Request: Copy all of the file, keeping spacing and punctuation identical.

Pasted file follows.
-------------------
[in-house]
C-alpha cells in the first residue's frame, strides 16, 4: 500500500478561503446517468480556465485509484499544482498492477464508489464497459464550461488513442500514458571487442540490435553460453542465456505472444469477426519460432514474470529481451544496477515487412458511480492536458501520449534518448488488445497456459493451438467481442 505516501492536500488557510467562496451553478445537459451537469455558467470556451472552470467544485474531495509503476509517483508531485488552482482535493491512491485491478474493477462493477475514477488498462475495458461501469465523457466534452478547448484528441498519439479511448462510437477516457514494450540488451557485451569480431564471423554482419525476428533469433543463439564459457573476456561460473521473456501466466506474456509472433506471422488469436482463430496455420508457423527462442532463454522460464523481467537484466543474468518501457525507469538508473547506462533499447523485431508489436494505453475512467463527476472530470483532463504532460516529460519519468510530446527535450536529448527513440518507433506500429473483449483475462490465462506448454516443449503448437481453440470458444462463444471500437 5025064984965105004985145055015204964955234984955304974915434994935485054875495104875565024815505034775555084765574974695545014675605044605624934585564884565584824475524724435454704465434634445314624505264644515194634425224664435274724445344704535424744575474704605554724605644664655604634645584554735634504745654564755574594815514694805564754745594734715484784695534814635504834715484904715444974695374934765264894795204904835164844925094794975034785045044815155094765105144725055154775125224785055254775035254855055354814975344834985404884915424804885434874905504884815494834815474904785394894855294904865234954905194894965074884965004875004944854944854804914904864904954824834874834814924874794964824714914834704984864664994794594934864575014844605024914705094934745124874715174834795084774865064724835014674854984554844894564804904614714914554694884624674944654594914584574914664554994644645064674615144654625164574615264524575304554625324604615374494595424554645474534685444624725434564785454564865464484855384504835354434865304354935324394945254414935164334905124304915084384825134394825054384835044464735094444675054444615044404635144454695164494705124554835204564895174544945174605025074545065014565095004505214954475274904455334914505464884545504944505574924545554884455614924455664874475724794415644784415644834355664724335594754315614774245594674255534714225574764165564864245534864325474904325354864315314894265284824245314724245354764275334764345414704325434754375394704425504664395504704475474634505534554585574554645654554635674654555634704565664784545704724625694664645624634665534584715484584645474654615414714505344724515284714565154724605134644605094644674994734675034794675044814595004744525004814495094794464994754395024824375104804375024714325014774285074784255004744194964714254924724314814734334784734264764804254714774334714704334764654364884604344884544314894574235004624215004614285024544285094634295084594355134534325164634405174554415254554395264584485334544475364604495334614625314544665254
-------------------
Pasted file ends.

[in-house]
C-alpha cells in the first residue's frame, strides 16, 4: 500500500478561503446517468480556465485509484499544482498492477464508489464497459464550461488513442500514458571487442540490435553460453542465456505472444469477426519460432514474470529481451544496477515487412458511480492536458501520449534518448488488445497456459493451438467481442 505516501492536500488557510467562496451553478445537459451537469455558467470556451472552470467544485474531495509503476509517483508531485488552482482535493491512491485491478474493477462493477475514477488498462475495458461501469465523457466534452478547448484528441498519439479511448462510437477516457514494450540488451557485451569480431564471423554482419525476428533469433543463439564459457573476456561460473521473456501466466506474456509472433506471422488469436482463430496455420508457423527462442532463454522460464523481467537484466543474468518501457525507469538508473547506462533499447523485431508489436494505453475512467463527476472530470483532463504532460516529460519519468510530446527535450536529448527513440518507433506500429473483449483475462490465462506448454516443449503448437481453440470458444462463444471500437 5025064984965105004985145055015204964955234984955304974915434994935485054875495104875565024815505034775555084765574974695545014675605044605624934585564884565584824475524724435454704465434634445314624505264644515194634425224664435274724445344704535424744575474704605554724605644664655604634645584554735634504745654564755574594815514694805564754745594734715484784695534814635504834715484904715444974695374934765264894795204904835164844925094794975034785045044815155094765105144725055154775125224785055254775035254855055354814975344834985404884915424804885434874905504884815494834815474904785394894855294904865234954905194894965074884965004875004944854944854804914904864904954824834874834814924874794964824714914834704984864664994794594934864575014844605024914705094934745124874715174834795084774865064724835014674854984554844894564804904614714914554694884624674944654594914584574914664554994644645064674615144654625164574615264524575304554625324604615374494595424554645474534685444624725434564785454564865464484855384504835354434865304354935324394945254414935164334905124304915084384825134394825054384835044464735094444675054444615044404635144454695164494705124554835204564895174544945174605025074545065014565095004505214954475274904455334914505464884545504944505574924545554884455614924455664874475724794415644784415644834355664724335594754315614774245594674255534714225574764165564864245534864325474904325354864315314894265284824245314724245354764275334764345414704325434754375394704425504664395504704475474634505534554585574554645654554635674654555634704565664784545704724625694664645624634665534584715484584645474654615414714505344724515284714565154724605134644605094644674994734675034794675044814595004744525004814495094794464994754395024824375104804375024714325014774285074784255004744194964714254924724314814734334784734264764804254714774334714704334764654364884604344884544314894574235004624215004614285024544285094634295084594355134534325164634405174554415254554395264584485334544475364604495334614625314544665254